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Researchers reported in a study in Italy that, for unknown reasons, about one in six people who recovered from COVID-19 then returned to be positive at least 2 weeks later.
Sore throat and rhinitis are the only symptoms associated with a positive result. The first author, Francesco Landi, MD, told the doctor: “In particular, patients who continue to show respiratory symptoms are more likely to get new positive test results.” Medscape Medical News.
He said: “This shows that in all patients who are considered to have recovered from COVID-1
Dr. Akiko Iwasaki, an immunobiologist at Yale University and the Howard Hughes Medical Institute, told reporters: “The results of this study are very interesting.” Medscape Medical News. “There are other reports about RNA testing after discharge, but this study…found that only two symptoms (sore throat and rhinitis) were higher in PCR-positive status.”
The research report was published online on September 18 at American Journal of Preventive Medicine.
These findings may have important implications for those who continue to have symptoms. Randy, an associate professor of internal medicine at the Catholic University of the Sacred Heart in Rome, Italy, said: “It is reasonable to proceed with caution, avoid close contact with others, wear a mask, and possibly have another nasopharyngeal swab.”
Dr. Jonathan Karn, Professor and Chair of Case’s Department of Molecular Biology and Microbiology, said: “One of the most interesting findings is that persistent symptoms are not related to PCR positives, which suggests that the symptoms are not due to viruses in many cases. Is caused by the continued replication of the disease.” Western Reserve University School of Medicine in Cleveland, Ohio told Medscape Medical News When asked for comment.
Kahn said: “The key technical issue they discussed is that the viral RNA signal in PCR detection does not necessarily mean that there is an infectious virus.” He added that a new comprehensive viral RNA analysis is needed to answer this question.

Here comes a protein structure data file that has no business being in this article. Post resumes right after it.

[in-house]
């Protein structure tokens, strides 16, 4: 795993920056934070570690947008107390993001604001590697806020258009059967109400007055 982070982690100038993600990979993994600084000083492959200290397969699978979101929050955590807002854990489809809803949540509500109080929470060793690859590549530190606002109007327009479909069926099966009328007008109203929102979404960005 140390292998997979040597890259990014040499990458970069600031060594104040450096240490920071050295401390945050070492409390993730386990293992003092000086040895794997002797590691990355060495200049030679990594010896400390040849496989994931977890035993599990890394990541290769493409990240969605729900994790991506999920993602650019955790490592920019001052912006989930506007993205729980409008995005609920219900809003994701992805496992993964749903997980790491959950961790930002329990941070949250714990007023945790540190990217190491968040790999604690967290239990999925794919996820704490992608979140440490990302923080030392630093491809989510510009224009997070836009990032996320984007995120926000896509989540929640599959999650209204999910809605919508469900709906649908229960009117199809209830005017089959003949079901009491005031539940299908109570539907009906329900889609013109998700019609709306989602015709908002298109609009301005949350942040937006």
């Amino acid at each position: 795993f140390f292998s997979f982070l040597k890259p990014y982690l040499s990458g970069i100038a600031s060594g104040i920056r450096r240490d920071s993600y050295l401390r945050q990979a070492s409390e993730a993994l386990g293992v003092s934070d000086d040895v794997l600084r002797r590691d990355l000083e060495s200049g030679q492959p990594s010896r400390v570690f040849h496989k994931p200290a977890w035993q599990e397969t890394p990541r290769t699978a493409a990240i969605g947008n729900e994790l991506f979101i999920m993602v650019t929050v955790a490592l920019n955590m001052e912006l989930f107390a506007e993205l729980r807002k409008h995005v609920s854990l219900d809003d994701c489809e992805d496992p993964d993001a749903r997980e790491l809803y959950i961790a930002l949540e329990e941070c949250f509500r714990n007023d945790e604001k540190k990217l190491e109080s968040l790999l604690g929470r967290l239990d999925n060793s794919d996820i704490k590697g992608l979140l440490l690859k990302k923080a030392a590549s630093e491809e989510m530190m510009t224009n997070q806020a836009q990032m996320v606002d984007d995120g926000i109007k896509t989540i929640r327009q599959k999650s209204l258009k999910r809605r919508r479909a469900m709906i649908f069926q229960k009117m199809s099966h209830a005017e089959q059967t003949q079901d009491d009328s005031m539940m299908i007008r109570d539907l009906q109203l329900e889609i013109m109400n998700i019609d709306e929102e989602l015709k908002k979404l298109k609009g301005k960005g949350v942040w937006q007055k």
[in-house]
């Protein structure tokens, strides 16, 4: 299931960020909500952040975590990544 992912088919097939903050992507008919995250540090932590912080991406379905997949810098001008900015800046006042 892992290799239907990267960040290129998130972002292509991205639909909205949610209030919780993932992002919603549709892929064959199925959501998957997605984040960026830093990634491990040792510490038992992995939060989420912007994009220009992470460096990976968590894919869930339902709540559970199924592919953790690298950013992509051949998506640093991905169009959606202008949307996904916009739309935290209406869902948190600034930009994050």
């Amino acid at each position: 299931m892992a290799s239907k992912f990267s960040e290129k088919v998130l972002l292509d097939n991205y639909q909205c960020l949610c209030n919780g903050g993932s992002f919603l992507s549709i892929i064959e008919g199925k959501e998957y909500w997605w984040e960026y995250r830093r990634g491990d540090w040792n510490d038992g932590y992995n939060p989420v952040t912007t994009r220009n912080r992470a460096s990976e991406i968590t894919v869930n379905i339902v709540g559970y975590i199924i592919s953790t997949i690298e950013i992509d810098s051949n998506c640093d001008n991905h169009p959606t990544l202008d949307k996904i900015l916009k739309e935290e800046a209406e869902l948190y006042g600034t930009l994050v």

Official COVID-19 recovery
In order to determine risk factors and COVID-19 survivors are more likely to retest positive, Landi and Gemelli objected to members of the COVID-19 Post-Acute Care Research Group who evaluated 131 people after discharge.
All participants met the World Health Organization’s standards for isolation, which included two negative test results at least 24 hours apart, and the study was conducted between April 21 and May 21. The average age is 56 years and 39% of women. The average BMI of the positive group was slightly higher than 27.6 kg/m2, and the negative group was 25.9 kg/m2.
Although 51% of survivors reported fatigue, 44% dyspnea and 17% cough, there was no significant difference in the ratio between the two groups. In contrast, 18% of positive survivors and 4% of negative survivors had sore throats (P = .04), 27% and 12% respectively reported rhinitis (P = .05).
An average of 17 days after the second negative swab test, people returned for follow-up.
Asymptomatic carriers of COVID-19?
The researchers pointed out in the paper: “These findings indicate that a certain percentage of recovered patients with COVID-19 may still be asymptomatic carriers of the virus.” “Even without specific guidance, it is recommended that 22 cases of COVID-19 be treated again. Patients who tested positive for -19 will be isolated for the second time.”
No close contact of family members or positive survivors reported SARS-CoV-2 infection. The researchers pointed out that all patients continue to wear masks and follow the advice of keeping distance from society, which makes it “difficult to determine whether these patients are infectious.”
The authors write that evaluating all COVID-19 survivors to identify anyone who retests positive “will be a key role in a better understanding of the natural history of COVID-19 and the impact of viral shedding on public health.”
One research limitation is that RT-PCR testing revealed a genetic sequence specific to COVID-19. The researchers pointed out: “It is important to emphasize that this is not a virus culture. It is not certain whether the virus is viable and transmissible.”
They added: “In this regard, we are trying to better understand whether the durability of the long-term positive RT-PCR test for COVID-19 is indeed related to potential infectivity.”
Randy and colleagues said that their findings should be considered preliminary, and it is necessary to use a larger sample of data to verify the results.
Landi and Karn disclosed no relevant financial relationships. Iwasaki disclosed a research grant from Condair, a 5% or higher equity in RIGImmune and PureTec’s income of $250 or more.
I am J Preventive Medicine. Published online on September 18, 2020.full text
Damian McNamara is a journalist based in Miami. He covers a wide range of medical specialties, including infectious diseases, gastrointestinal diseases and rheumatism. Follow Damian on Twitter: @MedReporter.
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